What’s the most harmful kind of air pollution? It’s soot generated by diesel engines found in trucks, buses and ships. Diesel engines are the durable workhorses of transportation, but as they get older, they spew unhealthy soot. They are now challenging community activists and government officials to find creative solutions for at-risk areas like West Oakland, California.

You may view the “Perilous Diesel” story online, as well as find additional links and resources. Also get behind-the-scenes photos for this story in our photo set on flickr.



Gabriela Quirós is a Segment Producer for KQED-TV, and is the producer for this story.

Producer’s Notes — Perilous Diesel 14 March,2016Gabriela Quirós

  • Brett

    The radio story ended by saying something like “wanna see how much diesel soot you are breathing? Go to kqed.org/quest.”

    This implies that somewhere there are emissions maps or something similar. Where is this information?

  • Ken G

    I agree with Brett that the story this a.m. on KQED indicated there was a link to “find out how much diesel soot there is in your neighborhood” but I can’t find any such link. Very frustrating! Wher is this link?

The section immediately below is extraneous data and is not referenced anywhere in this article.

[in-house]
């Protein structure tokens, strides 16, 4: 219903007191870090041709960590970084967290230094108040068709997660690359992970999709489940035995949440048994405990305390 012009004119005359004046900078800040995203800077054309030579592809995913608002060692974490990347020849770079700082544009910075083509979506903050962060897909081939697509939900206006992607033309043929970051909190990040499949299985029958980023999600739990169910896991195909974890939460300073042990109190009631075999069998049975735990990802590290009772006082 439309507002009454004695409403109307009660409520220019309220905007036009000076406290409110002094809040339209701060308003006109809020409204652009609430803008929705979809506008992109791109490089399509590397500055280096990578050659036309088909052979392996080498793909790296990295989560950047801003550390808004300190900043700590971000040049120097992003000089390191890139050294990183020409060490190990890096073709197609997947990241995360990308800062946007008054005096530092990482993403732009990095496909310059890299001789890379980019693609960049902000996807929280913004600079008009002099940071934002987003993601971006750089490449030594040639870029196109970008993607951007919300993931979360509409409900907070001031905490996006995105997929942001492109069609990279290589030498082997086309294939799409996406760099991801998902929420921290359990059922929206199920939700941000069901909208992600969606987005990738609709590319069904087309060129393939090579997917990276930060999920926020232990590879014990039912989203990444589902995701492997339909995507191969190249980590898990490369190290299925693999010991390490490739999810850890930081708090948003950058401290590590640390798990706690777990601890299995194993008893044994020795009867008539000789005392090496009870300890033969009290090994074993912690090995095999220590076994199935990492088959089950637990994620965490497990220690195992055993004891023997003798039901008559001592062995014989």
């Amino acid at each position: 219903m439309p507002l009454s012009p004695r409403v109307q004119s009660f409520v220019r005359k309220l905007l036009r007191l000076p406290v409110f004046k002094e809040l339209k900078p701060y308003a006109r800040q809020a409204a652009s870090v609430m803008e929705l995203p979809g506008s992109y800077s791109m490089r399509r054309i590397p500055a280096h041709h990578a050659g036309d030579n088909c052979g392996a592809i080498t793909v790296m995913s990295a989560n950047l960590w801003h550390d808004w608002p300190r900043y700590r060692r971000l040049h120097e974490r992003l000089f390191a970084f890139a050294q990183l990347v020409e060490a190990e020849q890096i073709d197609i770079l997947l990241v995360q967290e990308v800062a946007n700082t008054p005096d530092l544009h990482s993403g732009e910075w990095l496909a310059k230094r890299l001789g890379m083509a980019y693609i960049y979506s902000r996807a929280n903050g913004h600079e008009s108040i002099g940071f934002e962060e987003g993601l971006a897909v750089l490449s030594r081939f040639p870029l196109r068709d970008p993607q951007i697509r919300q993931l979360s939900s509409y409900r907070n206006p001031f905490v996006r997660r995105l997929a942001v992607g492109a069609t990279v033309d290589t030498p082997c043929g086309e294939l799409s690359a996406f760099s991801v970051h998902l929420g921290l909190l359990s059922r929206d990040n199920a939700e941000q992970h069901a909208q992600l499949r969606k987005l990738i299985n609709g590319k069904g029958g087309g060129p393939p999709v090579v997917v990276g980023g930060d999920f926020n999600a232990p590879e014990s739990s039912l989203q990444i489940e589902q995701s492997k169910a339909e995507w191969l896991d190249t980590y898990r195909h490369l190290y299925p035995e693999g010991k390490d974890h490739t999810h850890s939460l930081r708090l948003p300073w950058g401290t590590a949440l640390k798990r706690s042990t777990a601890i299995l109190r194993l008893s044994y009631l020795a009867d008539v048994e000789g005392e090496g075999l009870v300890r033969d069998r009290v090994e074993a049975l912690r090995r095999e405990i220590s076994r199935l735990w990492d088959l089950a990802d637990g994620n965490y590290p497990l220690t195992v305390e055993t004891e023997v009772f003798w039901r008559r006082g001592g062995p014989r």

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Author

Gabriela Quirós

Gabriela Quirós is a video producer for KQED Science and the coordinating producer for Deep Look. She started her journalism career 25 years ago as a newspaper reporter in Costa Rica, where she grew up. She won two national reporting awards there for series on C-sections and organic agriculture, and developed a life-long interest in health reporting. She moved to the Bay Area in 1996 to study documentary filmmaking at the University of California-Berkeley, where she received master’s degrees in journalism and Latin American studies. She joined KQED as a TV producer when its science series QUEST started in 2006 and has covered everything from Alzheimer’s to bee die-offs to dark energy. She has won five regional Emmys and has shared awards from the Jackson Hole Wildlife Film Festival, the Society of Professional Journalists and the Society of Environmental Journalists. Independent from her work in KQED's science unit, she produced and directed the hour-long documentary Beautiful Sin, about the surprising story of how Costa Rica became the only country in the world to outlaw in vitro fertilization. The film aired nationally on public television stations in 2015.

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